While Buddhism has no central text such as the Bible or the Koran, there is a powerful body of scripture from across Asia that encompasses the dharma, or the teachings of Buddha.
This rich anthology brings together works from a broad historical and geographical range, and from languages such as Pali, Sanskrit, Tibetan, Chinese and Japanese.
There are tales of the Buddha's past lives, a discussion of the qualities and qualifications of a monk, and an exploration of the many meanings of Enlightenment.
Together they provide a vivid picture of the Buddha and of the vast nature of the Buddhist tradition.
- Format: Paperback
- Pages: 608 pages
- Publisher: Penguin Books Ltd
- Publication Date: 25/03/2004
- Category: Buddhism
- ISBN: 9780140447583
- EPUB from £3.99
Showing 1 - 3 of 3 reviews.
Review by AnnaOok
A very broad collection of scriptures from a variety of Buddhist schools, in modern translations (most of them new translations, and quite a few previously untranslated texts). The 1-page introductions to each piece by Lopez are intelligent and to the point. It gives a good idea of the size and diversity of traditional Asian buddhism.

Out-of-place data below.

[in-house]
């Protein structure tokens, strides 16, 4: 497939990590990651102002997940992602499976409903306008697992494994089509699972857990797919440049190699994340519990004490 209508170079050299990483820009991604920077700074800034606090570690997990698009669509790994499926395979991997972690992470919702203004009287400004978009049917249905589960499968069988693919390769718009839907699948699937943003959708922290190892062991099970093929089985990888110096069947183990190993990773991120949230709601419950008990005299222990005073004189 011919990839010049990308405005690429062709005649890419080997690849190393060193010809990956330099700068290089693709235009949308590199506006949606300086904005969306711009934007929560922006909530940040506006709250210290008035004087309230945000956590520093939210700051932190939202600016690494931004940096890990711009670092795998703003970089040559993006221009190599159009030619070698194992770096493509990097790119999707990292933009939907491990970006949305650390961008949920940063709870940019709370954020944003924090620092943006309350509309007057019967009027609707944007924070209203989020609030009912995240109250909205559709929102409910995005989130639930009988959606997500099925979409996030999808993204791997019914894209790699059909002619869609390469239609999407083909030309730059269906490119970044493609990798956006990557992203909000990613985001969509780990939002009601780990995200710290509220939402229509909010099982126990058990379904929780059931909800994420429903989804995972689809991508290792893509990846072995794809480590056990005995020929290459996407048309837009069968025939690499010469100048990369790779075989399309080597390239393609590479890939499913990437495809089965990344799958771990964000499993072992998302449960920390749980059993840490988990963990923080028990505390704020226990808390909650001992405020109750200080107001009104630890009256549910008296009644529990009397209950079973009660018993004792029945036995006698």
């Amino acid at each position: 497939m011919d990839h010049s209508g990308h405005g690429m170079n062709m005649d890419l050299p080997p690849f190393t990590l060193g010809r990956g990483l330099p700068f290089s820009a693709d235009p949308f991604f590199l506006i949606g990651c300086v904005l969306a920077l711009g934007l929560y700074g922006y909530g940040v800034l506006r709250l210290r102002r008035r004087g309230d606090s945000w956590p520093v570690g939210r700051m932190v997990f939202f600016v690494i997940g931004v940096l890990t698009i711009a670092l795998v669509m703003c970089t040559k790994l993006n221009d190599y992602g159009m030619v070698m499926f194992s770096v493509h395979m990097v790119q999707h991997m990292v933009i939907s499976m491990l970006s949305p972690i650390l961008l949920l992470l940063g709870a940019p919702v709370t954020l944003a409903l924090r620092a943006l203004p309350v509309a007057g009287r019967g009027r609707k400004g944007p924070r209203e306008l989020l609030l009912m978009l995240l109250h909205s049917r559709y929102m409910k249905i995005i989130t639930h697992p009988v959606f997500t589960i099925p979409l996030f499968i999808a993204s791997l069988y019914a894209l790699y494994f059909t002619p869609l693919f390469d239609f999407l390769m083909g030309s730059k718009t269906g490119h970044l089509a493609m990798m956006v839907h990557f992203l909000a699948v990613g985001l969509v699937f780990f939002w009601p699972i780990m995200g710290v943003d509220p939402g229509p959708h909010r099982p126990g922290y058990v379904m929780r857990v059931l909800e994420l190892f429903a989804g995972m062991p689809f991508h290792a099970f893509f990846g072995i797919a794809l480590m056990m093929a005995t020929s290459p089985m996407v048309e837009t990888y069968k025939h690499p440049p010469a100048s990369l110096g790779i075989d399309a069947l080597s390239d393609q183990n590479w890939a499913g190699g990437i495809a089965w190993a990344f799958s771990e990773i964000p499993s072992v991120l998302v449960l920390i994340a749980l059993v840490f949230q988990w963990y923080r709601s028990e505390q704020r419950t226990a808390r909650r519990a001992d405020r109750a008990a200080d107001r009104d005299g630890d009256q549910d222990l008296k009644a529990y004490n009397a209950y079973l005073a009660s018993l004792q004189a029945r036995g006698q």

Review by JVioland
Interesting take on the basic beliefs.
Review by a1abwriter
I showed this book to one of my Buddhist friends and he explained what the difference between "pure land" and "Zen" Buddhism. With that knowledge in hand, I re-read this book. I found that what we have come to know here in America as Buddhism is, in truth “Zen” Buddhism. This book is more "pure land" with some ZEN in the back. Its worth the read to get some history and what the rest of the world practices but if your not a Buddhist or your just want somewhere to start to learn about Buddhism this is not the book for you. If you’re familiar with things and want some more "indepthness" then get this.To visualize the average American reading this book for the first time would be akin to being a Tibetan Buddhist not knowing anything about Christianity but wanting to learn and someone hands you the Dead Sea scrolls. It’s not a good place to start but it’s a nice middle ground